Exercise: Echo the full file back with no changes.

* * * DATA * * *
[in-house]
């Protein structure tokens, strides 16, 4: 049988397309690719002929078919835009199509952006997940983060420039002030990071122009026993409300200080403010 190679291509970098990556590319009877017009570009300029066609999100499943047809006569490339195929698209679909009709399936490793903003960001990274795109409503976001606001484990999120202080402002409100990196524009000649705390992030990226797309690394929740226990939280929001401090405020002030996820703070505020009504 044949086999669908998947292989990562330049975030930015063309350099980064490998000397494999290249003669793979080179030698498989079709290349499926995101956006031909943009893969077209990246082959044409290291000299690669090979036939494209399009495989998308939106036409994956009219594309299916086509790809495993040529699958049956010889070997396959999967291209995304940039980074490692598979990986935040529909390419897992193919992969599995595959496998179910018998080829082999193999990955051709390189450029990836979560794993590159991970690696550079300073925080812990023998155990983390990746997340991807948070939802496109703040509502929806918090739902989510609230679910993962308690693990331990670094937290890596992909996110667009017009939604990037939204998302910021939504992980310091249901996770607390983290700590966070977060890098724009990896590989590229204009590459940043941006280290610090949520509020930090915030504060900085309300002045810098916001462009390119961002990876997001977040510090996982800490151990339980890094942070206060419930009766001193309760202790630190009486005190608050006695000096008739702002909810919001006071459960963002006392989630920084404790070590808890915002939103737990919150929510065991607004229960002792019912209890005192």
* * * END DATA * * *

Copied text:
[in-house]
């Protein structure tokens, strides 16, 4: 049988397309690719002929078919835009199509952006997940983060420039002030990071122009026993409300200080403010 190679291509970098990556590319009877017009570009300029066609999100499943047809006569490339195929698209679909009709399936490793903003960001990274795109409503976001606001484990999120202080402002409100990196524009000649705390992030990226797309690394929740226990939280929001401090405020002030996820703070505020009504 044949086999669908998947292989990562330049975030930015063309350099980064490998000397494999290249003669793979080179030698498989079709290349499926995101956006031909943009893969077209990246082959044409290291000299690669090979036939494209399009495989998308939106036409994956009219594309299916086509790809495993040529699958049956010889070997396959999967291209995304940039980074490692598979990986935040529909390419897992193919992969599995595959496998179910018998080829082999193999990955051709390189450029990836979560794993590159991970690696550079300073925080812990023998155990983390990746997340991807948070939802496109703040509502929806918090739902989510609230679910993962308690693990331990670094937290890596992909996110667009017009939604990037939204998302910021939504992980310091249901996770607390983290700590966070977060890098724009990896590989590229204009590459940043941006280290610090949520509020930090915030504060900085309300002045810098916001462009390119961002990876997001977040510090996982800490151990339980890094942070206060419930009766001193309760202790630190009486005190608050006695000096008739702002909810919001006071459960963002006392989630920084404790070590808890915002939103737990919150929510065991607004229960002792019912209890005192």